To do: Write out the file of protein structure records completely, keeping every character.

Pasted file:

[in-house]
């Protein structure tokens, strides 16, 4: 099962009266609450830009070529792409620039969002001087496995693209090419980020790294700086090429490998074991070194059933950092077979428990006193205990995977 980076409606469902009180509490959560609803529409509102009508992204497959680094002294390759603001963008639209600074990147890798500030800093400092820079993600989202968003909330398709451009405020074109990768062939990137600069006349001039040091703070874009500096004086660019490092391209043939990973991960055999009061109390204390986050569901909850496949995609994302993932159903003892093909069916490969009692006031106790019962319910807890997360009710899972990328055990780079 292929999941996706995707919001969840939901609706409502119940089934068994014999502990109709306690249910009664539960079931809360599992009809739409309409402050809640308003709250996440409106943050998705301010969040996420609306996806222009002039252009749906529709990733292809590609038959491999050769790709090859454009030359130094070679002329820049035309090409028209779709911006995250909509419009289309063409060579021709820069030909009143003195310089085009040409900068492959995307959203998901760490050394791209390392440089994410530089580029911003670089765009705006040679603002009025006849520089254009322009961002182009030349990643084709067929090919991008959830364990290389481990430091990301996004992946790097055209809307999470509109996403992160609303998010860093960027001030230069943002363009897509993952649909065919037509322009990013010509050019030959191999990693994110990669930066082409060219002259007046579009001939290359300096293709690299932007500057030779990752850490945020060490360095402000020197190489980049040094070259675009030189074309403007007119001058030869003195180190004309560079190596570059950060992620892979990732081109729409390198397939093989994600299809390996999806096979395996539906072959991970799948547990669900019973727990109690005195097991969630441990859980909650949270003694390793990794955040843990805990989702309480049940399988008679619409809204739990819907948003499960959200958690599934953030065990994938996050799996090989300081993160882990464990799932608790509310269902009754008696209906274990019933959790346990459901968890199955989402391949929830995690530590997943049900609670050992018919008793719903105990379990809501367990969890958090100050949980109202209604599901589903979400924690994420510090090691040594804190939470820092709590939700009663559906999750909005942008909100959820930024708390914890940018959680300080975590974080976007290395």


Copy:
[in-house]
């Protein structure tokens, strides 16, 4: 099962009266609450830009070529792409620039969002001087496995693209090419980020790294700086090429490998074991070194059933950092077979428990006193205990995977 980076409606469902009180509490959560609803529409509102009508992204497959680094002294390759603001963008639209600074990147890798500030800093400092820079993600989202968003909330398709451009405020074109990768062939990137600069006349001039040091703070874009500096004086660019490092391209043939990973991960055999009061109390204390986050569901909850496949995609994302993932159903003892093909069916490969009692006031106790019962319910807890997360009710899972990328055990780079 292929999941996706995707919001969840939901609706409502119940089934068994014999502990109709306690249910009664539960079931809360599992009809739409309409402050809640308003709250996440409106943050998705301010969040996420609306996806222009002039252009749906529709990733292809590609038959491999050769790709090859454009030359130094070679002329820049035309090409028209779709911006995250909509419009289309063409060579021709820069030909009143003195310089085009040409900068492959995307959203998901760490050394791209390392440089994410530089580029911003670089765009705006040679603002009025006849520089254009322009961002182009030349990643084709067929090919991008959830364990290389481990430091990301996004992946790097055209809307999470509109996403992160609303998010860093960027001030230069943002363009897509993952649909065919037509322009990013010509050019030959191999990693994110990669930066082409060219002259007046579009001939290359300096293709690299932007500057030779990752850490945020060490360095402000020197190489980049040094070259675009030189074309403007007119001058030869003195180190004309560079190596570059950060992620892979990732081109729409390198397939093989994600299809390996999806096979395996539906072959991970799948547990669900019973727990109690005195097991969630441990859980909650949270003694390793990794955040843990805990989702309480049940399988008679619409809204739990819907948003499960959200958690599934953030065990994938996050799996090989300081993160882990464990799932608790509310269902009754008696209906274990019933959790346990459901968890199955989402391949929830995690530590997943049900609670050992018919008793719903105990379990809501367990969890958090100050949980109202209604599901589903979400924690994420510090090691040594804190939470820092709590939700009663559906999750909005942008909100959820930024708390914890940018959680300080975590974080976007290395």